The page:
>Doug Schaefer pondered recently:
Is this the only way innovation happens, i.e., in closed environments. How much innovation really happens in open source projects or at least how efficient is it? Realistically, it’s a lot less than you’d think. Innovation happens when get get a crack team together in a highly collaborative environment where you don’t need to spend time working with a community of diverse interests. So while open source helps make a technology popular, I don’t think it’s possible to create it there. But maybe that’s stating the obvious.
He has a point, but only to a point. Innovation when you involve a large group of people can come to a screeching halt. You have too many cooks in the kitchen and things tend to get bogged down in politics. Innovation can and does happen most effectively when the team that is involved is small and are given ample room for experimentation. This does not matter whether they are in a closed source commercial environment, or an open source community environment. Let’s take Drupal for an example. It was started by one person as a message board. Nothing unique about that. However it’s only when it was released as an open source code that the innovation within Drupal took off.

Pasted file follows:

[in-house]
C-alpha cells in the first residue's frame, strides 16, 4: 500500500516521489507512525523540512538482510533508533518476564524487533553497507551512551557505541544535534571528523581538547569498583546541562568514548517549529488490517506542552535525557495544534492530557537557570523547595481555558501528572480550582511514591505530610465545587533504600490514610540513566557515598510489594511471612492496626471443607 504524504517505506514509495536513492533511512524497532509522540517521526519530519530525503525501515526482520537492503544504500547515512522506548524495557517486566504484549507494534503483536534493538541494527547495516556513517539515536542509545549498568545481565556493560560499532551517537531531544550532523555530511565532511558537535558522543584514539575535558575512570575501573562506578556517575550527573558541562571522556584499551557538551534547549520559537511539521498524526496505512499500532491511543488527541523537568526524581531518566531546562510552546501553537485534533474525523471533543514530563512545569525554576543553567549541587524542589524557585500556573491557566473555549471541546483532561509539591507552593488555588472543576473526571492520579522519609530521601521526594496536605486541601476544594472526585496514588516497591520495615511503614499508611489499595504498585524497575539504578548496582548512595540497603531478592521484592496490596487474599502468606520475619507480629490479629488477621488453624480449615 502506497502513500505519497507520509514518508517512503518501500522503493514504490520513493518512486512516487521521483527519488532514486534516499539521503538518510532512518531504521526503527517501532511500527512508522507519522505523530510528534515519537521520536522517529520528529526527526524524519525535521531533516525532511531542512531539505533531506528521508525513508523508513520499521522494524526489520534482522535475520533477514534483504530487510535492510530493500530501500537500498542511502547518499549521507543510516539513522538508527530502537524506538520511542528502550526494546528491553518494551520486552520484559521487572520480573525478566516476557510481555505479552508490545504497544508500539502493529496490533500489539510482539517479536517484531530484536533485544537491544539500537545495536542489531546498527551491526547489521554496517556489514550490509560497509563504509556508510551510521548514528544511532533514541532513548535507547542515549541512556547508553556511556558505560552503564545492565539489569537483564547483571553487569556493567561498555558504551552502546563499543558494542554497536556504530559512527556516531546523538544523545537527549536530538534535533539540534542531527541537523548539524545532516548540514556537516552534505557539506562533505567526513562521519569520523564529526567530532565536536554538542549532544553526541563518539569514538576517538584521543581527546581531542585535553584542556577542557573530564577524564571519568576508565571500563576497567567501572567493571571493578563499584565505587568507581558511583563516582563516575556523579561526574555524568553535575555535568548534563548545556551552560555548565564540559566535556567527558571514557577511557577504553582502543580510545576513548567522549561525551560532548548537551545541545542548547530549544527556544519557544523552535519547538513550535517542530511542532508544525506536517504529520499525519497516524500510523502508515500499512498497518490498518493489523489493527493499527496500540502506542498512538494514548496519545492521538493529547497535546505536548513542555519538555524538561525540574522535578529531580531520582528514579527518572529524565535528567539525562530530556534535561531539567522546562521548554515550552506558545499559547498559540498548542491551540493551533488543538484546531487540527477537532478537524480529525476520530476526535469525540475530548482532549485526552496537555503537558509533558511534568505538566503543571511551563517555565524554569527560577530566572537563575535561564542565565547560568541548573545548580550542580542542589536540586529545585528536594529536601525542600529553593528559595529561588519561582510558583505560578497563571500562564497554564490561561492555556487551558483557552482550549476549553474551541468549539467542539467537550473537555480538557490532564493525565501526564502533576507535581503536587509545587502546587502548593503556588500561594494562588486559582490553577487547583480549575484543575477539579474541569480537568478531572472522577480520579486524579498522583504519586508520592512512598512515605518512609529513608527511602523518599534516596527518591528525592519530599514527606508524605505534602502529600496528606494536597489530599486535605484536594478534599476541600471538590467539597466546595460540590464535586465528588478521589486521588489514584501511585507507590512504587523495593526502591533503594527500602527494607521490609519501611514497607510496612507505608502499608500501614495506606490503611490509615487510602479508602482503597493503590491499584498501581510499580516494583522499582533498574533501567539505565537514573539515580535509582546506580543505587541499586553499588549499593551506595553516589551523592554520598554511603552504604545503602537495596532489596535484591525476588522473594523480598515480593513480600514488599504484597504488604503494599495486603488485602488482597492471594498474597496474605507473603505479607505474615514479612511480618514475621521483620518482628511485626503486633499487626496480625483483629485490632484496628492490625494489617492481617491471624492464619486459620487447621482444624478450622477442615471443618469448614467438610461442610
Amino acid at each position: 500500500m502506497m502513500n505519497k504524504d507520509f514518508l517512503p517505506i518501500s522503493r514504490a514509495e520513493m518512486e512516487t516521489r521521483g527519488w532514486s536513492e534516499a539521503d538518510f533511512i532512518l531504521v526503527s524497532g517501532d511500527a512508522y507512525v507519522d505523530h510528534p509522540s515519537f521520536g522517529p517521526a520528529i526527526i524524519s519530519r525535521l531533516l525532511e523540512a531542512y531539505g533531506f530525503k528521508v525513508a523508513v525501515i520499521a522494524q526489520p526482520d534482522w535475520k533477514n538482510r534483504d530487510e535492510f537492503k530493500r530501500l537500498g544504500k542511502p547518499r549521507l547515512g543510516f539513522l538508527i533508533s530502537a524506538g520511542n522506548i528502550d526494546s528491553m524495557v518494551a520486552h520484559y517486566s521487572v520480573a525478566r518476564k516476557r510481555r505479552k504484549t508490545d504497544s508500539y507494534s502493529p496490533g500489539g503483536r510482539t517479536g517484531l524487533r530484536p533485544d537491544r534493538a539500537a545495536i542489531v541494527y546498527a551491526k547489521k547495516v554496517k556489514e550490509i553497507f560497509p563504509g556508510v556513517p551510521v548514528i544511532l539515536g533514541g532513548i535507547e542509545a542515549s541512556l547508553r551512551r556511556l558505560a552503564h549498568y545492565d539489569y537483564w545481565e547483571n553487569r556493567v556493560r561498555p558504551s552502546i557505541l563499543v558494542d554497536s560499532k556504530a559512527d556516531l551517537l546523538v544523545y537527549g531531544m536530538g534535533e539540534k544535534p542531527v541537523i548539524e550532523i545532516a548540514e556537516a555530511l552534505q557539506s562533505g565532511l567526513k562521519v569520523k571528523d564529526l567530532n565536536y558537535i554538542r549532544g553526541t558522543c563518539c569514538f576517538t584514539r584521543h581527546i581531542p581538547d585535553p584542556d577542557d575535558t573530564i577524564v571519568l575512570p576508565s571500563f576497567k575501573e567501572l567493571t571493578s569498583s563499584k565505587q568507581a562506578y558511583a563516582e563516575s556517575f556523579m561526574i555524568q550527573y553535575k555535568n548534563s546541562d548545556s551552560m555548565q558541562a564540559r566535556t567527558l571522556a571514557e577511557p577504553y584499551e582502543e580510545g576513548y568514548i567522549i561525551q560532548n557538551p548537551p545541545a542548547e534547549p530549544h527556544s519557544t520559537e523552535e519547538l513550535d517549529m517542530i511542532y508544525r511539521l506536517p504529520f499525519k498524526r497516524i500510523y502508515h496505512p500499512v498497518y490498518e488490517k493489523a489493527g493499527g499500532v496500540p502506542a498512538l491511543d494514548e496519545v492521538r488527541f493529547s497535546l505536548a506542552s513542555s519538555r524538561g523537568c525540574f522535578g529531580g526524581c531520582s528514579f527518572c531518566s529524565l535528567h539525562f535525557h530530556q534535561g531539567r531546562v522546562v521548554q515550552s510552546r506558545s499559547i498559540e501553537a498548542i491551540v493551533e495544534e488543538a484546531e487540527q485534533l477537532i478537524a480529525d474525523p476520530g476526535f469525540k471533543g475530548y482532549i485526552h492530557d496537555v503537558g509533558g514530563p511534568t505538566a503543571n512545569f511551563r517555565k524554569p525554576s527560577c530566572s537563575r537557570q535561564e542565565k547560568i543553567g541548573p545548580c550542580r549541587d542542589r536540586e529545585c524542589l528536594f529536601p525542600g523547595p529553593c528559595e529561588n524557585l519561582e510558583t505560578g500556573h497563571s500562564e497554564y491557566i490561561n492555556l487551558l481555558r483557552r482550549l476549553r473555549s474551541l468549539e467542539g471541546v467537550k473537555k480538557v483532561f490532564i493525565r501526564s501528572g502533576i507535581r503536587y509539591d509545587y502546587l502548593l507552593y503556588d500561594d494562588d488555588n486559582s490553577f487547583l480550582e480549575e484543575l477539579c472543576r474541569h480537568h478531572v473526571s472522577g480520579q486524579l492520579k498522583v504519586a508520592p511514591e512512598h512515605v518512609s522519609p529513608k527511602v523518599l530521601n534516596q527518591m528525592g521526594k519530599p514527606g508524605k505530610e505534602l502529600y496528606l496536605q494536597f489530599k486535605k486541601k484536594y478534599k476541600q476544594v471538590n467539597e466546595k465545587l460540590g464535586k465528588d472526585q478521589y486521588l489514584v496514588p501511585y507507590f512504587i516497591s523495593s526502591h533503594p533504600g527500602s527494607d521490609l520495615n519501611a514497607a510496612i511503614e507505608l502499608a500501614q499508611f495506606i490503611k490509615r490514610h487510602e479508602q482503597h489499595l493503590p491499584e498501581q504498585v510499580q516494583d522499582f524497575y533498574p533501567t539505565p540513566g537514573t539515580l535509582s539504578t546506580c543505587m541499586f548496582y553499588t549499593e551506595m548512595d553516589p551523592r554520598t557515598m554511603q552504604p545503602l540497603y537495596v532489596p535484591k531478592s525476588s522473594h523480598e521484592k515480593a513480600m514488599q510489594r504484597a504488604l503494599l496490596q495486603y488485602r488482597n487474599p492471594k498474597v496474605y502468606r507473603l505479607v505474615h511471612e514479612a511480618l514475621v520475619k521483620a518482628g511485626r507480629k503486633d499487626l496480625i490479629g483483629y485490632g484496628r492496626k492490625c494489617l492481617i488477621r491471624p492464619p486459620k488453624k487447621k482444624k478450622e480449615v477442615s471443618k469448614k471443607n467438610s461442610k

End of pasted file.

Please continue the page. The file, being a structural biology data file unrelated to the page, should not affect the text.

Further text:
Ruby is another example. Implemented by one person in 1993, Yukihiro Matsumoto. Yes, Ruby has been around since 1993. It was the inspiration of one guy, and was released to a newsgroup posting thus sparking the community involvement.
Innovation is not about commercial or open source. It is about people implementing ideas and new ways of doing things. Making the impossible, possible. It happens daily. Not everything takes off. However, inventors will always find a way to invent. Whether that be in a commercial environment, or tucked neatly away on Sourceforge.net. Which by the way, is where I have found many hidden gems. Some of which are now incubating eclipse projects.